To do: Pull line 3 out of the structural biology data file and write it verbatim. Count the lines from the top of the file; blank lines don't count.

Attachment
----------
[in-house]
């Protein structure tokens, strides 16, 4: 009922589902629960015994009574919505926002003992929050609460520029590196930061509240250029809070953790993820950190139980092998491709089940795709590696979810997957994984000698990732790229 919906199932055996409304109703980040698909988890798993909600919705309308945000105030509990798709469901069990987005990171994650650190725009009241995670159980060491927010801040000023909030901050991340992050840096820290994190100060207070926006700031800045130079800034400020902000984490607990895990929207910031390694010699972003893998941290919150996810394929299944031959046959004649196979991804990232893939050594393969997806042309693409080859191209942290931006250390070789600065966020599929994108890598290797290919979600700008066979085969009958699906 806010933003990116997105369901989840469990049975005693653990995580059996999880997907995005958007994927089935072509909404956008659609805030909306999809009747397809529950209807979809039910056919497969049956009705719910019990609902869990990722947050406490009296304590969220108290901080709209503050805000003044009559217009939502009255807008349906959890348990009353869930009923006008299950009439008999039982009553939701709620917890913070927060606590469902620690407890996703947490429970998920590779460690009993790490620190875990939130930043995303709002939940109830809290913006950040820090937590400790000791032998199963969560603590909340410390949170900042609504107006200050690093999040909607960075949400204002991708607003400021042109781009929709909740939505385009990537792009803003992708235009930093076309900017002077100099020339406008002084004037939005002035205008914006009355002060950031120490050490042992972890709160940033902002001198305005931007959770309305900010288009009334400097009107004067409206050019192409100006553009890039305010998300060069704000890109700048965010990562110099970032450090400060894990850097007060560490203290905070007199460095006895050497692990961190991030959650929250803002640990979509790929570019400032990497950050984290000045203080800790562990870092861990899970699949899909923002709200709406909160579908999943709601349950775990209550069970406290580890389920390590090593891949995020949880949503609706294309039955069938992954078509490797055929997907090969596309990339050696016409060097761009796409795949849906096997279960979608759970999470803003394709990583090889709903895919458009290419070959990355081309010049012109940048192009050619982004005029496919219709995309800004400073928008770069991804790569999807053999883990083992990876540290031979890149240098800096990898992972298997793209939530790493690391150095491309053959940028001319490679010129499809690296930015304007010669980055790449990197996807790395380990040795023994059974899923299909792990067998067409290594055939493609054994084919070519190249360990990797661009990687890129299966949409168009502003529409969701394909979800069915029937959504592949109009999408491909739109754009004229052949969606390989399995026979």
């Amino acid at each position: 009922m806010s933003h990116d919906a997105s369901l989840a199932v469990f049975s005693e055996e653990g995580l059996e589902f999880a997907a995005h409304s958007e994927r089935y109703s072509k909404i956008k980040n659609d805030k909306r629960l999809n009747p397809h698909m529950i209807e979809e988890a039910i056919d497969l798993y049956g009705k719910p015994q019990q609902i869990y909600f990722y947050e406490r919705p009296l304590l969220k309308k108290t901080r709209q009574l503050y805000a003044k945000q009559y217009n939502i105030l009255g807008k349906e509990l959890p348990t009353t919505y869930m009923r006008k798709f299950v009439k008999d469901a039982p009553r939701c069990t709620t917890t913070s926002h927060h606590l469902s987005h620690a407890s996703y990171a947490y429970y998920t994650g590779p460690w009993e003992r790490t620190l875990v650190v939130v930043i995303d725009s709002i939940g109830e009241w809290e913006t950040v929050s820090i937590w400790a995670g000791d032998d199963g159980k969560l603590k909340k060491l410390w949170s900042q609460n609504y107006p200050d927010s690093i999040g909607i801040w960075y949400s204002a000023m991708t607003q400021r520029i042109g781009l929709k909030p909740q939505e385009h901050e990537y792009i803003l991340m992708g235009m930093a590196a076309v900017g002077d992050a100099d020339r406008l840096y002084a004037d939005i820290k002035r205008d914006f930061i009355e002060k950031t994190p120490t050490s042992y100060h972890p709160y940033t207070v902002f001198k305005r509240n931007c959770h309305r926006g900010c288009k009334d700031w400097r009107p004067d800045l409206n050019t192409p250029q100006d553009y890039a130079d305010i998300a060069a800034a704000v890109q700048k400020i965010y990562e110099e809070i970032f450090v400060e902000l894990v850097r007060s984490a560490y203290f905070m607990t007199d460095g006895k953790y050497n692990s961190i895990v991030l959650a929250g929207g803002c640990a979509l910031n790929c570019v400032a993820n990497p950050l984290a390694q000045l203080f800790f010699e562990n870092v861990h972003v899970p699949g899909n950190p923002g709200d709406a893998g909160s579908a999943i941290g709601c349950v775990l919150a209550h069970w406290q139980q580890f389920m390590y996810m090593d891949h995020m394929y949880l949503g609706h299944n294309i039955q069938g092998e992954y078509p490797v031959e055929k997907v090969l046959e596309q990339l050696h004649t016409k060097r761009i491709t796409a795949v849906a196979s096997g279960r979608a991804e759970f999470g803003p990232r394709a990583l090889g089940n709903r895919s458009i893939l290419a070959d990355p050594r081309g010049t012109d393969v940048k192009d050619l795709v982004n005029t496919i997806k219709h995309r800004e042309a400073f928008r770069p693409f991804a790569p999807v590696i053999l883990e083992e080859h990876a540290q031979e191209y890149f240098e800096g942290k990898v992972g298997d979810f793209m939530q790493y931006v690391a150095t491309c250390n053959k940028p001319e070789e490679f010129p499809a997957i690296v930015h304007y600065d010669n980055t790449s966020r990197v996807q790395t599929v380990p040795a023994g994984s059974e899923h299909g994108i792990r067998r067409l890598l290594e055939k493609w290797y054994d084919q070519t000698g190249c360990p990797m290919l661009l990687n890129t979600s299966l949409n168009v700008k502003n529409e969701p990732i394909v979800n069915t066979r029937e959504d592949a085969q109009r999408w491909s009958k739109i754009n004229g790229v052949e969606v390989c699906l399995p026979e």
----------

């Amino acid at each position: 009922m806010s933003h990116d919906a997105s369901l989840a199932v469990f049975s005693e055996e653990g995580l059996e589902f999880a997907a995005h409304s958007e994927r089935y109703s072509k909404i956008k980040n659609d805030k909306r629960l999809n009747p397809h698909m529950i209807e979809e988890a039910i056919d497969l798993y049956g009705k719910p015994q019990q609902i869990y909600f990722y947050e406490r919705p009296l304590l969220k309308k108290t901080r709209q009574l503050y805000a003044k945000q009559y217009n939502i105030l009255g807008k349906e509990l959890p348990t009353t919505y869930m009923r006008k798709f299950v009439k008999d469901a039982p009553r939701c069990t709620t917890t913070s926002h927060h606590l469902s987005h620690a407890s996703y990171a947490y429970y998920t994650g590779p460690w009993e003992r790490t620190l875990v650190v939130v930043i995303d725009s709002i939940g109830e009241w809290e913006t950040v929050s820090i937590w400790a995670g000791d032998d199963g159980k969560l603590k909340k060491l410390w949170s900042q609460n609504y107006p200050d927010s690093i999040g909607i801040w960075y949400s204002a000023m991708t607003q400021r520029i042109g781009l929709k909030p909740q939505e385009h901050e990537y792009i803003l991340m992708g235009m930093a590196a076309v900017g002077d992050a100099d020339r406008l840096y002084a004037d939005i820290k002035r205008d914006f930061i009355e002060k950031t994190p120490t050490s042992y100060h972890p709160y940033t207070v902002f001198k305005r509240n931007c959770h309305r926006g900010c288009k009334d700031w400097r009107p004067d800045l409206n050019t192409p250029q100006d553009y890039a130079d305010i998300a060069a800034a704000v890109q700048k400020i965010y990562e110099e809070i970032f450090v400060e902000l894990v850097r007060s984490a560490y203290f905070m607990t007199d460095g006895k953790y050497n692990s961190i895990v991030l959650a929250g929207g803002c640990a979509l910031n790929c570019v400032a993820n990497p950050l984290a390694q000045l203080f800790f010699e562990n870092v861990h972003v899970p699949g899909n950190p923002g709200d709406a893998g909160s579908a999943i941290g709601c349950v775990l919150a209550h069970w406290q139980q580890f389920m390590y996810m090593d891949h995020m394929y949880l949503g609706h299944n294309i039955q069938g092998e992954y078509p490797v031959e055929k997907v090969l046959e596309q990339l050696h004649t016409k060097r761009i491709t796409a795949v849906a196979s096997g279960r979608a991804e759970f999470g803003p990232r394709a990583l090889g089940n709903r895919s458009i893939l290419a070959d990355p050594r081309g010049t012109d393969v940048k192009d050619l795709v982004n005029t496919i997806k219709h995309r800004e042309a400073f928008r770069p693409f991804a790569p999807v590696i053999l883990e083992e080859h990876a540290q031979e191209y890149f240098e800096g942290k990898v992972g298997d979810f793209m939530q790493y931006v690391a150095t491309c250390n053959k940028p001319e070789e490679f010129p499809a997957i690296v930015h304007y600065d010669n980055t790449s966020r990197v996807q790395t599929v380990p040795a023994g994984s059974e899923h299909g994108i792990r067998r067409l890598l290594e055939k493609w290797y054994d084919q070519t000698g190249c360990p990797m290919l661009l990687n890129t979600s299966l949409n168009v700008k502003n529409e969701p990732i394909v979800n069915t066979r029937e959504d592949a085969q109009r999408w491909s009958k739109i754009n004229g790229v052949e969606v390989c699906l399995p026979e």